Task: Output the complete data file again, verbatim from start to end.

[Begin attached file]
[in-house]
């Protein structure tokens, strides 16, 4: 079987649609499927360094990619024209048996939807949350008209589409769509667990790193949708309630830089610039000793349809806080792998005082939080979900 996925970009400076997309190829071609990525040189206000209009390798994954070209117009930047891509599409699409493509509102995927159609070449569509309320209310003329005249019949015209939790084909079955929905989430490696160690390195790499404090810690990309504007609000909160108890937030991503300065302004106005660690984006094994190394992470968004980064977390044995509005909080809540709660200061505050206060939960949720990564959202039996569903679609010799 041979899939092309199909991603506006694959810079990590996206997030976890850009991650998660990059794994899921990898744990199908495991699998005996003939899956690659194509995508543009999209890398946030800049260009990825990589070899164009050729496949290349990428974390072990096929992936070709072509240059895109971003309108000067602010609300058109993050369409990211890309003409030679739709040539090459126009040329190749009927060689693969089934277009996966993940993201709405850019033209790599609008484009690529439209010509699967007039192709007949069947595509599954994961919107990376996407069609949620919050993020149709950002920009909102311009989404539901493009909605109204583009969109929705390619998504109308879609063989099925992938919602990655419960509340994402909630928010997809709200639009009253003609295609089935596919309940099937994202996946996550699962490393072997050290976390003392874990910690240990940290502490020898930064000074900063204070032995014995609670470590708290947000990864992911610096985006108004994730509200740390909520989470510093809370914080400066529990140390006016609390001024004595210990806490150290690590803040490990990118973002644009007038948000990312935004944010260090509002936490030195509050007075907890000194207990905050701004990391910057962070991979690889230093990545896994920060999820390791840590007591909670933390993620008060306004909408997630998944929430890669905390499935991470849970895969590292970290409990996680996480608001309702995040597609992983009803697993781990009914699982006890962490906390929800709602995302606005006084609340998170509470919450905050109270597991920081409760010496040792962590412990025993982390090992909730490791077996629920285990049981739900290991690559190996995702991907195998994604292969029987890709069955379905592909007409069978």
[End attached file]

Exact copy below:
[in-house]
């Protein structure tokens, strides 16, 4: 079987649609499927360094990619024209048996939807949350008209589409769509667990790193949708309630830089610039000793349809806080792998005082939080979900 996925970009400076997309190829071609990525040189206000209009390798994954070209117009930047891509599409699409493509509102995927159609070449569509309320209310003329005249019949015209939790084909079955929905989430490696160690390195790499404090810690990309504007609000909160108890937030991503300065302004106005660690984006094994190394992470968004980064977390044995509005909080809540709660200061505050206060939960949720990564959202039996569903679609010799 041979899939092309199909991603506006694959810079990590996206997030976890850009991650998660990059794994899921990898744990199908495991699998005996003939899956690659194509995508543009999209890398946030800049260009990825990589070899164009050729496949290349990428974390072990096929992936070709072509240059895109971003309108000067602010609300058109993050369409990211890309003409030679739709040539090459126009040329190749009927060689693969089934277009996966993940993201709405850019033209790599609008484009690529439209010509699967007039192709007949069947595509599954994961919107990376996407069609949620919050993020149709950002920009909102311009989404539901493009909605109204583009969109929705390619998504109308879609063989099925992938919602990655419960509340994402909630928010997809709200639009009253003609295609089935596919309940099937994202996946996550699962490393072997050290976390003392874990910690240990940290502490020898930064000074900063204070032995014995609670470590708290947000990864992911610096985006108004994730509200740390909520989470510093809370914080400066529990140390006016609390001024004595210990806490150290690590803040490990990118973002644009007038948000990312935004944010260090509002936490030195509050007075907890000194207990905050701004990391910057962070991979690889230093990545896994920060999820390791840590007591909670933390993620008060306004909408997630998944929430890669905390499935991470849970895969590292970290409990996680996480608001309702995040597609992983009803697993781990009914699982006890962490906390929800709602995302606005006084609340998170509470919450905050109270597991920081409760010496040792962590412990025993982390090992909730490791077996629920285990049981739900290991690559190996995702991907195998994604292969029987890709069955379905592909007409069978």